Sigma Art Lens and Dock

PistnbrokePistnbroke Posts: 1,099Member
edited February 18 in Other Manufacturers
Just purchased at a good price a Sigma 24-105 f4 Art intending to sell it on for a profit.
Testing it out on the D810 the pictures were rubbish even at F8. I set the Fine Focus adjust at 105mm but was not impressed. then I investigated the dock and watching u tube it looks like the required fine focus setting (16 of them) are all over the place from -17 to 0 through the focus range.
So anybody got an ART lens and was it rubbish until you used the dock?
Not sure weather to send it back ..the seller knows jack shit about cameras.
You would think it would come out the factory so you could put it on zero and it would work but it seems not ..am I right?
MORE THOUGHTS.
When you have set a series of Fine focus settings using a dock is the lens computer causing the camera to swing its FFA settings or is it done in the lens and the camera sits at 0. This would be important if you wanted to use a D5300.

Will ring Sigma on Monday and ask wtf is going on.
Post edited by Pistnbroke on
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Comments

  • donaldejosedonaldejose Posts: 2,725Member
    Let us know, sounds like some error inside the lens. It has received many good reviews so I doubt it has bad optics.
  • Rx4PhotoRx4Photo Posts: 1,161Member
    Sounds like you might have bought somebody else's headache. The two Sigma Arts that I've owned have been phenomenal albeit both primes. Consider whether it's worth the effort.
    D800 | D7000 | Nikkor 14-24mm f/2.8 | 24-70mm f/2.8 | 70-200mm f/2.8 | 35mm f/1.8G | 85mm f/1.4G | Sigma 35mm f/1.4 Art | Sigma 50mm f/1.4 Art | Sigma 50mm f/1.4 EX DG HSM | Zeiss 100mm Makro-Planar ZF.2 | Flash controllers: Phottix Odin TTL

  • IronheartIronheart Posts: 3,015Moderator
    I'd write down the current settings, and zero it and and give a look see..
  • PistnbrokePistnbroke Posts: 1,099Member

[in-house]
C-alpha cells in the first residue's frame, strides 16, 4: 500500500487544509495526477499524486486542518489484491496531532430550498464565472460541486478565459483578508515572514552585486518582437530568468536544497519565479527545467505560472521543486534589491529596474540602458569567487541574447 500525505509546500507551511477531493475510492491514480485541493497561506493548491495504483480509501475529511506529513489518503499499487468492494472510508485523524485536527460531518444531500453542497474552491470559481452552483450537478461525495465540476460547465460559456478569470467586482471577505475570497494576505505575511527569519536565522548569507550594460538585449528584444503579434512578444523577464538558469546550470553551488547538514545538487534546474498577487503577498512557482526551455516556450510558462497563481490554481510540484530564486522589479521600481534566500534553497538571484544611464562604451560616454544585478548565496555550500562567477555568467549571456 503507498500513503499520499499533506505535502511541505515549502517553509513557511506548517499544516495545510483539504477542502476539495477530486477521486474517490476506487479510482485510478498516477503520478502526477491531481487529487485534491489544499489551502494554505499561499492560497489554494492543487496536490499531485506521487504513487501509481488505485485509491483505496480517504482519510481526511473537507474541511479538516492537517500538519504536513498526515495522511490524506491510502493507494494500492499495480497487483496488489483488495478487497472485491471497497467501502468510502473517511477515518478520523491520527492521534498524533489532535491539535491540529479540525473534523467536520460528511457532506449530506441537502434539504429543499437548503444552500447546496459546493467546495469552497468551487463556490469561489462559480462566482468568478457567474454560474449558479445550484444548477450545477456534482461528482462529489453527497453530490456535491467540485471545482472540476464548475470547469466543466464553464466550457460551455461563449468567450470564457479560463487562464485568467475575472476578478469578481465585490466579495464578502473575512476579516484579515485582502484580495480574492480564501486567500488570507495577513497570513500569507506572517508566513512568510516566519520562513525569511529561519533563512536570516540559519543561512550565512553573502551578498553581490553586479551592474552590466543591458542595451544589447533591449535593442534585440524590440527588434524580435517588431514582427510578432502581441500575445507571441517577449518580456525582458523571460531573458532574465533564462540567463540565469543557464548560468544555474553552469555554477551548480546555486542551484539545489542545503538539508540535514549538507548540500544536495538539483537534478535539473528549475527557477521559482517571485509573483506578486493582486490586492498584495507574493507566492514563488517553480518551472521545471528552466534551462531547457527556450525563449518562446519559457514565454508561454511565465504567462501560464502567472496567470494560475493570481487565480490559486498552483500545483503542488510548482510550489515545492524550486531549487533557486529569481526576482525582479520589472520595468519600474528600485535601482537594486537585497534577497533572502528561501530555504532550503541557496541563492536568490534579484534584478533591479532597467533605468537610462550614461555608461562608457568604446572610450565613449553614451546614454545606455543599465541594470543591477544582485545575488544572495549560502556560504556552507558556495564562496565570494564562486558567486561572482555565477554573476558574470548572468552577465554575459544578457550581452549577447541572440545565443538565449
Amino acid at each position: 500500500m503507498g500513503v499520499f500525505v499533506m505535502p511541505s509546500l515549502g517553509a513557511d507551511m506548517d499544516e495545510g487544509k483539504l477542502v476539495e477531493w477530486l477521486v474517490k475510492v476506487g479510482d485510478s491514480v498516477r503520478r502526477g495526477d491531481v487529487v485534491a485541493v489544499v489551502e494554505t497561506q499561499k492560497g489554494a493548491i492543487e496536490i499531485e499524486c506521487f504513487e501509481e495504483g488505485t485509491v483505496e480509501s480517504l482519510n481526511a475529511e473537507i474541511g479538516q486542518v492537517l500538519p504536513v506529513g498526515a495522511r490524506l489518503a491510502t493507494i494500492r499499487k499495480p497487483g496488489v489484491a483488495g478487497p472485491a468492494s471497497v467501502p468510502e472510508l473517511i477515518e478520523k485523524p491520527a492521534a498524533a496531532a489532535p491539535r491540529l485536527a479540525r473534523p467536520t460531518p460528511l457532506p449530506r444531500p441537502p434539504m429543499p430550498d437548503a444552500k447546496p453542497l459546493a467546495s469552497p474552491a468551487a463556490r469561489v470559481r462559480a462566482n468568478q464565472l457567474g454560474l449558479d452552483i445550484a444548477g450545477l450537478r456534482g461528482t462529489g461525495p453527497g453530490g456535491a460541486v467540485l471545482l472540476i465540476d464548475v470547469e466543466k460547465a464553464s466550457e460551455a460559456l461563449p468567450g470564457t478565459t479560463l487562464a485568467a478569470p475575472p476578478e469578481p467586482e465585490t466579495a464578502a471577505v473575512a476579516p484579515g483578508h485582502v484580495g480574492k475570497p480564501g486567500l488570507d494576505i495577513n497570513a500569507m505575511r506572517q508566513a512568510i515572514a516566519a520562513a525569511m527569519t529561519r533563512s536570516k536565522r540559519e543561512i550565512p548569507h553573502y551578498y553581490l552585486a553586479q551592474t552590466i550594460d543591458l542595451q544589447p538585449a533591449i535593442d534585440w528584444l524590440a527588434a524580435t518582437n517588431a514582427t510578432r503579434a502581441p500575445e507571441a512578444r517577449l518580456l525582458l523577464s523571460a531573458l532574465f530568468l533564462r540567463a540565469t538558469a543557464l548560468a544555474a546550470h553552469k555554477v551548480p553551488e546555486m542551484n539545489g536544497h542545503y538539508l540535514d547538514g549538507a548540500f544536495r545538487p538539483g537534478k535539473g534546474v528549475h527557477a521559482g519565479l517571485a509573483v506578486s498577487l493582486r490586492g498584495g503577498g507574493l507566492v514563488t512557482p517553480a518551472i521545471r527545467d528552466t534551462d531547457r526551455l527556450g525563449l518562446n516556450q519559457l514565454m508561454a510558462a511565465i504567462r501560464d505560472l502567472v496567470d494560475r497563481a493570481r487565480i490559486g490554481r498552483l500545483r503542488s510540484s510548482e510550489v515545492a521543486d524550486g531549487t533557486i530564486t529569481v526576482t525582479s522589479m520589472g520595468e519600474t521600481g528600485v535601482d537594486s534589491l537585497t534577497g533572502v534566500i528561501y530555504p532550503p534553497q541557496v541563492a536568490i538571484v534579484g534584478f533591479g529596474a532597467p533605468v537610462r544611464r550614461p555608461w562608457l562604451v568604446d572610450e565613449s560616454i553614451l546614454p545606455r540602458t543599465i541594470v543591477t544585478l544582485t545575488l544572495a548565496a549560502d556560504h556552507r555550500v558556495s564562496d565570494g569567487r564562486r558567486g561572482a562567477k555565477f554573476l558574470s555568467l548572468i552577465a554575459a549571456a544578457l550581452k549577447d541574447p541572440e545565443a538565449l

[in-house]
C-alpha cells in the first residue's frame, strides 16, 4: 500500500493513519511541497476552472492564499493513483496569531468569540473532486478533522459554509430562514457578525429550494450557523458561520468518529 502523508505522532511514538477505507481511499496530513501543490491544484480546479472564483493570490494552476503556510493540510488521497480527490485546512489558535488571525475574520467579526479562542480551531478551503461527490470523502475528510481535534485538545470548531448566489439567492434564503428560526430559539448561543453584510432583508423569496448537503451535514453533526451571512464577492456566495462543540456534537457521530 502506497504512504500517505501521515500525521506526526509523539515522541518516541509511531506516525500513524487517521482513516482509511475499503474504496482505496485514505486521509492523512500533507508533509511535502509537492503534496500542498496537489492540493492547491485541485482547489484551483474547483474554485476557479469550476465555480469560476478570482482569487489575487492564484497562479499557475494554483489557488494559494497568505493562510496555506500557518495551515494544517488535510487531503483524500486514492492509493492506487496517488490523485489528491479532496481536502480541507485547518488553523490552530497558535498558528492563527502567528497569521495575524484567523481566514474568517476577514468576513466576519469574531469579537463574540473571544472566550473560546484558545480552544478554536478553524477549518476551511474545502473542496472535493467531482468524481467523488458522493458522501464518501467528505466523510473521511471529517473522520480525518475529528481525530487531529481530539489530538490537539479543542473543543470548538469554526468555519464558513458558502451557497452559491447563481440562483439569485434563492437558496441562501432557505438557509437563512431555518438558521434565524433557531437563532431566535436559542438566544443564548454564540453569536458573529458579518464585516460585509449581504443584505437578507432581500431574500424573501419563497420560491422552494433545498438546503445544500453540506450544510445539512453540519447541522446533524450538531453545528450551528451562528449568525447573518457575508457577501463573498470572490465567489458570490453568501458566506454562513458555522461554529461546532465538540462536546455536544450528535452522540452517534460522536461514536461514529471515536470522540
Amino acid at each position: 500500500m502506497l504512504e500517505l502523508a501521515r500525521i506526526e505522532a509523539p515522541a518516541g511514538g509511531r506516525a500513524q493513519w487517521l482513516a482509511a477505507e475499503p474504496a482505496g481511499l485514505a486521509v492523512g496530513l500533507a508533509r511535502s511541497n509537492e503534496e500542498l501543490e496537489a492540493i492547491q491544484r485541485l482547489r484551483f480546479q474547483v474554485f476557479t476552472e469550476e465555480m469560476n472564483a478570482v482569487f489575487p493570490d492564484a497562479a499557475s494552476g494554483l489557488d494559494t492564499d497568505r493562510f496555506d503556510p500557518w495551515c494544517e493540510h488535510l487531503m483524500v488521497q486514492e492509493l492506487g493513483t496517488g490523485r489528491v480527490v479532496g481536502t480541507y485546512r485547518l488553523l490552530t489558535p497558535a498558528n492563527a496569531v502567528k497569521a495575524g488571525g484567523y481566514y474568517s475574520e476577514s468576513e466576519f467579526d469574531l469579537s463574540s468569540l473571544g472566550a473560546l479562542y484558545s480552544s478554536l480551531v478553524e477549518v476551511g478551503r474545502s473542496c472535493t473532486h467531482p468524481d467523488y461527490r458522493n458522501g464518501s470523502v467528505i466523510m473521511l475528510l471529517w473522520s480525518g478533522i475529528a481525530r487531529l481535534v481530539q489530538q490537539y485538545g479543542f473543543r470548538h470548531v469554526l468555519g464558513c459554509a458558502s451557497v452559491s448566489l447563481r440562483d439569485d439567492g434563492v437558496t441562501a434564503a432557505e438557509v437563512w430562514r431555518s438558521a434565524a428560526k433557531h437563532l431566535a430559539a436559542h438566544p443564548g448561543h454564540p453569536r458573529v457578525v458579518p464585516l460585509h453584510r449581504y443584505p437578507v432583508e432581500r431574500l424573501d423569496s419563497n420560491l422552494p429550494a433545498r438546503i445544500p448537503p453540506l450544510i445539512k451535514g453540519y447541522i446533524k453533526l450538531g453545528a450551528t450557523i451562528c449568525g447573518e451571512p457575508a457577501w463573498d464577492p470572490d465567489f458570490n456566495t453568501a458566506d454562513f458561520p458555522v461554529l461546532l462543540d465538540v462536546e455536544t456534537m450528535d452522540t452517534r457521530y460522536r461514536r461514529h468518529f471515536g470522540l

Lets just wind back a bit ....those of you who have them did you use the dock? did it work out the box? I bought it on ebay for £400 (auction against 26 others ) ..the grey price here is £550.
    The immigrant seller knows nothing of lenses/ has poor english. The lens is perfect but the bar code on the box is ripped ( suspicious) so cannot tell if its with warrantee from sigma.The image stabilization is fantastic ,the picture is horrible. I bouht it to sell on and I dont have a dock (£40) Ebay/seller has agreed a return..dont want to spend on a dock if its faulty/no warrantee. Will phone Sigma in next few hours ..
    Question.....should it work out the box ?
    When set is it movable from nikon to nikon without re docking?
  • snakebunksnakebunk Posts: 635Member
    My Art lense and my new Sports lense were perfect out of the box, I haven't bothered to do any fine tuning yet. No new Sigma lense should be rubbish, as no Nikon or Tamron lense should be. Furthermore I think Art lenses are tested individually before they leave Sigma. I am afraid something has happened to your lense.

    How is the image if you focus manually?
  • PistnbrokePistnbroke Posts: 1,099Member
    Spoke to sigma ...
    Should work out the box ..slight FFA on camera may help
    Should work with any Nikon (if you have more than one body) slight FFA for each body may be required.
    Moving the focus point around the screen should be fine.
    Warrantee only applies to european lenses and original purchaser.
    Its going back as its not working for whatever reason /dropped/fiddled with on a dock.
    Thanks everyone for there help.
  • MegapixelSchnitzelMegapixelSchnitzel Posts: 157Member
    Stop down to f/11.
  • decentristdecentrist Posts: 16Member
    Sigma? Sigma is a wonderful brand. Af issues are rare!
  • ericktessierericktessier Posts: 38Member
    I never saw or heard somebody owning an Art lens with perfect AF out of the box.
    I do own Art 24, 35, 50 and 85mm. They're perfect when you have the dock and know how to adjust them. The dock really worth it.
  • spraynprayspraynpray Posts: 5,217Moderator
    @ericktessier:

    Hey erick, If you want to post your experiences and (especially) your technique for setting up the AF using the dock, I'm sure some members would appreciate it.
    Always learning.
  • ericktessierericktessier Posts: 38Member
    Sure. Here are some things I learned while calibrating my Art lenses :

    - It will take time and you shouldn't take shortcuts.

    - The type of light in the scene and especially on the target point is important. In my case, standard house LED lights doesn't leads to perfect results with my D800. I'll have a pretty near perfect focus but often once outside focus won't be perfect.